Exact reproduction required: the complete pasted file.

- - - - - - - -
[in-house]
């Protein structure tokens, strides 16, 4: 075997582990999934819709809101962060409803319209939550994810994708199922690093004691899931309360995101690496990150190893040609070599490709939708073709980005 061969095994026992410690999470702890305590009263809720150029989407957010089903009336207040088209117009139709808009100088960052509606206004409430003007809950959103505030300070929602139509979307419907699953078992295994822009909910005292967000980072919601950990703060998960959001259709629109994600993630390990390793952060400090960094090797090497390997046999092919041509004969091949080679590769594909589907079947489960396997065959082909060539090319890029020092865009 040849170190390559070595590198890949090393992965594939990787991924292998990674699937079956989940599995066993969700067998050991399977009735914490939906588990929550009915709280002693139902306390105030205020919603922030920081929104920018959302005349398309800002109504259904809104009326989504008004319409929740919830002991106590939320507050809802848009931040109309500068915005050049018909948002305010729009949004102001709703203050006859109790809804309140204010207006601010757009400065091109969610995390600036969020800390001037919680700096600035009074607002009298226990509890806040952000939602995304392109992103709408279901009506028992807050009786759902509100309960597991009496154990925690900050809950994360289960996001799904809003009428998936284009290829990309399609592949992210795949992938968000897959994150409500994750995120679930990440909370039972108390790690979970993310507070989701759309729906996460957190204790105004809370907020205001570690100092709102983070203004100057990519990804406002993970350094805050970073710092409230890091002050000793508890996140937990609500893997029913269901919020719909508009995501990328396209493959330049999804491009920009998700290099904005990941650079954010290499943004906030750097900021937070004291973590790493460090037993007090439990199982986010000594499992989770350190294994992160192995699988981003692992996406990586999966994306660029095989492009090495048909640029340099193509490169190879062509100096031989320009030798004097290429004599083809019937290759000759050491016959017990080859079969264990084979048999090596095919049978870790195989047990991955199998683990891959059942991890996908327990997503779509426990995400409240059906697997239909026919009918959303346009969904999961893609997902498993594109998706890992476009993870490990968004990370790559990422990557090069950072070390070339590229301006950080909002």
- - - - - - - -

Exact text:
[in-house]
């Protein structure tokens, strides 16, 4: 075997582990999934819709809101962060409803319209939550994810994708199922690093004691899931309360995101690496990150190893040609070599490709939708073709980005 061969095994026992410690999470702890305590009263809720150029989407957010089903009336207040088209117009139709808009100088960052509606206004409430003007809950959103505030300070929602139509979307419907699953078992295994822009909910005292967000980072919601950990703060998960959001259709629109994600993630390990390793952060400090960094090797090497390997046999092919041509004969091949080679590769594909589907079947489960396997065959082909060539090319890029020092865009 040849170190390559070595590198890949090393992965594939990787991924292998990674699937079956989940599995066993969700067998050991399977009735914490939906588990929550009915709280002693139902306390105030205020919603922030920081929104920018959302005349398309800002109504259904809104009326989504008004319409929740919830002991106590939320507050809802848009931040109309500068915005050049018909948002305010729009949004102001709703203050006859109790809804309140204010207006601010757009400065091109969610995390600036969020800390001037919680700096600035009074607002009298226990509890806040952000939602995304392109992103709408279901009506028992807050009786759902509100309960597991009496154990925690900050809950994360289960996001799904809003009428998936284009290829990309399609592949992210795949992938968000897959994150409500994750995120679930990440909370039972108390790690979970993310507070989701759309729906996460957190204790105004809370907020205001570690100092709102983070203004100057990519990804406002993970350094805050970073710092409230890091002050000793508890996140937990609500893997029913269901919020719909508009995501990328396209493959330049999804491009920009998700290099904005990941650079954010290499943004906030750097900021937070004291973590790493460090037993007090439990199982986010000594499992989770350190294994992160192995699988981003692992996406990586999966994306660029095989492009090495048909640029340099193509490169190879062509100096031989320009030798004097290429004599083809019937290759000759050491016959017990080859079969264990084979048999090596095919049978870790195989047990991955199998683990891959059942991890996908327990997503779509426990995400409240059906697997239909026919009918959303346009969904999961893609997902498993594109998706890992476009993870490990968004990370790559990422990557090069950072070390070339590229301006950080909002």